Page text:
Having known Vinod Rai, the CAG, on and off since 1967 when as a third-year student he ragged me with civilised disdain and genuine languor, both accompanied by an open contempt for the bad language used routinely by the others, I can say at least this much: he means well.
It is also not the purpose of this article to put up a defence for the government in any of the things pointed out by Rai. For all we know, regardless of what Rai says, ministers have been up to no good. They usually aren’t.
Also, as so many other civil servants have pointed out after the 2G affair, whether the policy was appropriate or not is a matter of opinion; but whether it was implemented correctly is a matter of fact.
But having entered all the important caveats, it does seem to me that the time has come to apply the rules of formal logic to the method adopted in the CAG’s reports.
Oftentimes, when you apply these rules to reports prepared by serving and former government employees, they appear less convincing than at first sight.
The method used by the CAG is known as ‘statement calculus’ in logic. It seeks to establish causal relationships between two statements. Here are some examples.
1. If Ram is a thief, I will eat my hat.
2. Clear air turbulence leads aircraft to wobble in flight.
3. If there had been an auction, the exchequer would have gained.
Implicational relationships of this type between two statements are required by logicians to fulfil two conditions in order for the implication to be true: necessity and sufficiency. This rule is also used by good economists a lot.
In a nutshell, the rule says that for the second statement to be true, the first must be true as well.
Thus, anyone can assert that A must happen before B can happen. Or that whenever A is true, B is also true.
But more often than we like, the assumption can be a false one.
Specifically in the case of auctions and losses to the exchequer, Rai is assuming that auctions always lead to superior results than discretionary allocations.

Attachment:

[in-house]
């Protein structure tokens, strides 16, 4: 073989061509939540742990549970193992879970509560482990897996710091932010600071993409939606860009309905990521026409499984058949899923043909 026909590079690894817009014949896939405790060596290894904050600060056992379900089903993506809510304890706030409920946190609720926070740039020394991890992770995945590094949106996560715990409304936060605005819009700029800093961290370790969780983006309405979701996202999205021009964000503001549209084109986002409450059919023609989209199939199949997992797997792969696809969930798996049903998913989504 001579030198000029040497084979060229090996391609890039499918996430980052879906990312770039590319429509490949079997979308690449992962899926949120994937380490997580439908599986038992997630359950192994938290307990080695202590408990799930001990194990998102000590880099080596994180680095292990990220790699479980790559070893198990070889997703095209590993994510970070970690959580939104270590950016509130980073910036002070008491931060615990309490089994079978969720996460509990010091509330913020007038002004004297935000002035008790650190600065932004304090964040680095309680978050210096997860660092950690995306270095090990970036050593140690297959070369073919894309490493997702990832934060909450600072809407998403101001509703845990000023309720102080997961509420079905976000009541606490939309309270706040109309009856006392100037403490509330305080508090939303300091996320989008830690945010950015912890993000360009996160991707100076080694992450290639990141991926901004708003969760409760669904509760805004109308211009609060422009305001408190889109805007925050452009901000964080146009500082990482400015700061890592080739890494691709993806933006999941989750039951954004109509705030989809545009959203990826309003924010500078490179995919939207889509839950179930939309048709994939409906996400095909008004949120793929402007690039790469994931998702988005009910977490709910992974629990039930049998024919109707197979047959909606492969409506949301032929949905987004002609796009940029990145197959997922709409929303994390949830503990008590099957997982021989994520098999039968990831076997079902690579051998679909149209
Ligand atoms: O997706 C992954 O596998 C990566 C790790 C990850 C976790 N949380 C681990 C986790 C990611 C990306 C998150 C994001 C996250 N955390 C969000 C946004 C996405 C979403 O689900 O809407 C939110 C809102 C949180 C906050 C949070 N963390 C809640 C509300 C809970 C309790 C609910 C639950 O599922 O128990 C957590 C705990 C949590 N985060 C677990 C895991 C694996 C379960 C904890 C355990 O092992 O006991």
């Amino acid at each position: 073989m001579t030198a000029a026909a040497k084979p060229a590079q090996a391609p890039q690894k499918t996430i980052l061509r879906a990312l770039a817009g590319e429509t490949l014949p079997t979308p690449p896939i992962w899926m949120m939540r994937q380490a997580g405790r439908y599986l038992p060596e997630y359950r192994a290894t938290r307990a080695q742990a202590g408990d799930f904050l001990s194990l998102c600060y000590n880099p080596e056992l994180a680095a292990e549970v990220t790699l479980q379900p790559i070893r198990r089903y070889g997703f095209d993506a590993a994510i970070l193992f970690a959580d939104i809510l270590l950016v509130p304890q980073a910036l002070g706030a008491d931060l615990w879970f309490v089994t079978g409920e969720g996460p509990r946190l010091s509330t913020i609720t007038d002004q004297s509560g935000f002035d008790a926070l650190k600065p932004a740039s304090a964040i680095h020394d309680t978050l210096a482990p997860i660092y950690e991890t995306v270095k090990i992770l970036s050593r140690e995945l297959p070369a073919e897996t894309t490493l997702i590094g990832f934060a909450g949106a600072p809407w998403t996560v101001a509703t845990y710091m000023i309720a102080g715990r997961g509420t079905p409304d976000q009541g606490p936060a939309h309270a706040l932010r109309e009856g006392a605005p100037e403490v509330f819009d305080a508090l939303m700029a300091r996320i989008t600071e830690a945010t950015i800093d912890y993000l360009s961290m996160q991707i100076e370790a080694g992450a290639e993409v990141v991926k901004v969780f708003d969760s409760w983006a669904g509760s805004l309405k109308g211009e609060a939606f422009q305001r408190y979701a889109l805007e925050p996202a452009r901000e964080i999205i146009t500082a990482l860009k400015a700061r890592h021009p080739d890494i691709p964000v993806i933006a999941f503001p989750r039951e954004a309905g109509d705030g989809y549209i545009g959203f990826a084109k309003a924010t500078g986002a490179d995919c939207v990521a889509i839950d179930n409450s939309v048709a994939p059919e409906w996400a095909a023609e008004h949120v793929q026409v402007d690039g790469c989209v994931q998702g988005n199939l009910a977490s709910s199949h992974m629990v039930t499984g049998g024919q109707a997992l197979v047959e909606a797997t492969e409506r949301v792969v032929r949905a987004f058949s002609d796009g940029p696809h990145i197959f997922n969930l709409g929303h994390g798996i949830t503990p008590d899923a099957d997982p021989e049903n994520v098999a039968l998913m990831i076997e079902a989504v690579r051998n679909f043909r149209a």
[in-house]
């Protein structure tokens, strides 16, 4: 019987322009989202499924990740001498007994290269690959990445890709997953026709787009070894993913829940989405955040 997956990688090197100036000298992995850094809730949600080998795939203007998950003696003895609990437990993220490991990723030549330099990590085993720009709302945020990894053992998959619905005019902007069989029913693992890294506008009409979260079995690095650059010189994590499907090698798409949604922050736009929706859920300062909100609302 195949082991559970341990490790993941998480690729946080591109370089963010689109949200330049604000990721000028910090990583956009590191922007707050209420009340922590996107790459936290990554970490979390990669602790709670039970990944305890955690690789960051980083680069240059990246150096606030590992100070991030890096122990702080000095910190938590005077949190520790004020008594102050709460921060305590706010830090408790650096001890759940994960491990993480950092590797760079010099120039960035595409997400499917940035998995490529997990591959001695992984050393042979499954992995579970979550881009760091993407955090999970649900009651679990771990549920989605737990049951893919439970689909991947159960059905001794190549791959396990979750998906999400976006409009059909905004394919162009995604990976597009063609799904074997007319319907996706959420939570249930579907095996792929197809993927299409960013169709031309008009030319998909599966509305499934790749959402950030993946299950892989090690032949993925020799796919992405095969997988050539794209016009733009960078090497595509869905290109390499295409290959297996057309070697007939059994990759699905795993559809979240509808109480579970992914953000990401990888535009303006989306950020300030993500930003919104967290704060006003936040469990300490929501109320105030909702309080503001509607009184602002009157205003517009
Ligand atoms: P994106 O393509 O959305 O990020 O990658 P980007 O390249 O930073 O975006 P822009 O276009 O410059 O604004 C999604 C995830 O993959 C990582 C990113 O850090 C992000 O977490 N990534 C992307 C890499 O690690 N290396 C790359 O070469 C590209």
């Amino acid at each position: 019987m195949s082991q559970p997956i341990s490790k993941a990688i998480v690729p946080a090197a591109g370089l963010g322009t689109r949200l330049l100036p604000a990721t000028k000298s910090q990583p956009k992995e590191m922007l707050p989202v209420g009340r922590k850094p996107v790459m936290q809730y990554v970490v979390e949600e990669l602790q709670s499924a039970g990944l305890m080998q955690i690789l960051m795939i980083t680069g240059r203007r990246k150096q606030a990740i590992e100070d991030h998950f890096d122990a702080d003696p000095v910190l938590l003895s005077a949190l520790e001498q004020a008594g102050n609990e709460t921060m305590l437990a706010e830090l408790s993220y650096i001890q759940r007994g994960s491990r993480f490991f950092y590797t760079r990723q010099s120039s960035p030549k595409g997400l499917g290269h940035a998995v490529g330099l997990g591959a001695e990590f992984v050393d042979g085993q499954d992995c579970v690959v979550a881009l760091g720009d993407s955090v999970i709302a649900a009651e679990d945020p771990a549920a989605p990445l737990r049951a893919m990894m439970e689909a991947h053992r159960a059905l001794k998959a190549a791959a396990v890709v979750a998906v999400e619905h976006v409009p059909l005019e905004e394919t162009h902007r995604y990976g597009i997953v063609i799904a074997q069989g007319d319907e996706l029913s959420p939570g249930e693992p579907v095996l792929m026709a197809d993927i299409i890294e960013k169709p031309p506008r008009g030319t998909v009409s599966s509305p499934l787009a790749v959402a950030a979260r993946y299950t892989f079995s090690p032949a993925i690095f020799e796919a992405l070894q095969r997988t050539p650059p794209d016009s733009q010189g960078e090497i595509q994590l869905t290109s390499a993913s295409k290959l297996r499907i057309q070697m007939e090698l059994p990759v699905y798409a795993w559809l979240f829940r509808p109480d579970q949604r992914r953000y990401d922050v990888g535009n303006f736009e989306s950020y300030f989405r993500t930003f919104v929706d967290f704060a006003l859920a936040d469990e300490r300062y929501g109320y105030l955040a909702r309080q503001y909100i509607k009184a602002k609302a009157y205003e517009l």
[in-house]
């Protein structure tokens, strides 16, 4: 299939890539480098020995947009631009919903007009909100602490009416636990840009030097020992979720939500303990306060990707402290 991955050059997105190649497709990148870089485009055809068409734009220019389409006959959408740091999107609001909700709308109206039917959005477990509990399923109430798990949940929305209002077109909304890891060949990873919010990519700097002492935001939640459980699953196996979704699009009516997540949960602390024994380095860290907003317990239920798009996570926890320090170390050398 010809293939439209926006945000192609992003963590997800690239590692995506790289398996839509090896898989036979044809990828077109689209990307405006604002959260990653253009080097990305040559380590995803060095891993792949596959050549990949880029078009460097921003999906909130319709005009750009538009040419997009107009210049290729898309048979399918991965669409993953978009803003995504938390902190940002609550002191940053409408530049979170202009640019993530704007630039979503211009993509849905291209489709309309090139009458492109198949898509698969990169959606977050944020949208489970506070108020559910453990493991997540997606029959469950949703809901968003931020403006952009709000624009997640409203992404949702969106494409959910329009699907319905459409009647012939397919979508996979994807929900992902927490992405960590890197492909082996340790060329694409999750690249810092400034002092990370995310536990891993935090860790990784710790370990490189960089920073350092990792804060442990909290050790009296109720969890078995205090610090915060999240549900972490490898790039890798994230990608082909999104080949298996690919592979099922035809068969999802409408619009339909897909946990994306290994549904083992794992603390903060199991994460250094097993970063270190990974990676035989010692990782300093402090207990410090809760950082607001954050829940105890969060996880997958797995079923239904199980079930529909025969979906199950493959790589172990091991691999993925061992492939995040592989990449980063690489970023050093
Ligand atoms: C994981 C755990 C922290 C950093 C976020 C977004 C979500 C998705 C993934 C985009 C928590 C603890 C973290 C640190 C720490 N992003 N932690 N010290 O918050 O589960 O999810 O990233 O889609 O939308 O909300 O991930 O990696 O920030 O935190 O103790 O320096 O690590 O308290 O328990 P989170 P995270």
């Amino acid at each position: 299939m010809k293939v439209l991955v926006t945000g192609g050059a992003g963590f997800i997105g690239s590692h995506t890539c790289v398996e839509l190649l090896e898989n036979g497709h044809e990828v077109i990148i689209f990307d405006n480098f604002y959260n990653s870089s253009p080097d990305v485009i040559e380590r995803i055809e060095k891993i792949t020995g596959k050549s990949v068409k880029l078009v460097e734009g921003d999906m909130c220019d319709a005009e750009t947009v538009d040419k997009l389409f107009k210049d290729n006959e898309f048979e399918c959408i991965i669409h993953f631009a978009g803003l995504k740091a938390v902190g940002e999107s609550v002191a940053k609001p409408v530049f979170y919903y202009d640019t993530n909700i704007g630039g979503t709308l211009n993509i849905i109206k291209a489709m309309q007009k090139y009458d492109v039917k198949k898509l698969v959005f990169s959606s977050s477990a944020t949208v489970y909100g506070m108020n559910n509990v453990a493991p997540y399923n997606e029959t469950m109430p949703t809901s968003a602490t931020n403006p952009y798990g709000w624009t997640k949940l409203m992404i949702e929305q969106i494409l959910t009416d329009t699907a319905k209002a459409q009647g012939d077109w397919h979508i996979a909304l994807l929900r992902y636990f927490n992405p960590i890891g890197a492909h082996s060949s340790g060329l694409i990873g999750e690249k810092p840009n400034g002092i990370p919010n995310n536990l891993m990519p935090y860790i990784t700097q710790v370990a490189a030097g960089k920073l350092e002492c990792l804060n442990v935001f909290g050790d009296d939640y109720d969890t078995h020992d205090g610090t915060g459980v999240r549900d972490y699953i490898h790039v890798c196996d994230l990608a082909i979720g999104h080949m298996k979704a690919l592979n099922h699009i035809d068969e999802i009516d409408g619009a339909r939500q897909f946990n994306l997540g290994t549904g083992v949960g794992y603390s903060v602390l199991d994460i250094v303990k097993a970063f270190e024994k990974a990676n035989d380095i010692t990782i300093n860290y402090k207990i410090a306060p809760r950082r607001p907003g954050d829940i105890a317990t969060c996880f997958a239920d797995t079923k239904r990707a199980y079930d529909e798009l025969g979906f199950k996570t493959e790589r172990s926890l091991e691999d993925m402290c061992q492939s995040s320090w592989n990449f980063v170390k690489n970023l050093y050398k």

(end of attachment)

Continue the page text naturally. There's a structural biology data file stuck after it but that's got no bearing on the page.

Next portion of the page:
This is not borne out by the evidence. A policy of auctions is not inevitably and inherently superior to a policy of discretionary allocations. Both can and do lead to sub-optimal outcomes.
In fact, the CAG’s method suffers from another flaw: it assumes that an auction is both necessary and sufficient for the best outcome to be achieved.
This is most certainly not true. It may be necessary but it is certainly not sufficient because collusion between bidders is always a danger.
Design Vs discretion
The key to a successful auction, as is well established now, is very precise design and zero communication between the different players, including the auctioneer. It is also well established that there is no ‘one size fits all’ design. Each auction has to be separately designed by experts.
As for discretionary allocations, the problem in India is not so much the discretion itself as the practice of demanding a bribe for using that discretion correctly.
This has been happening since the early 1980s when, strangely enough, it started in the coal sector. Bofors was another good an example of this.
In sum, the CAG therefore may not be quite right in presenting the case in the manner it has chosen. It means well but is perhaps using the wrong method.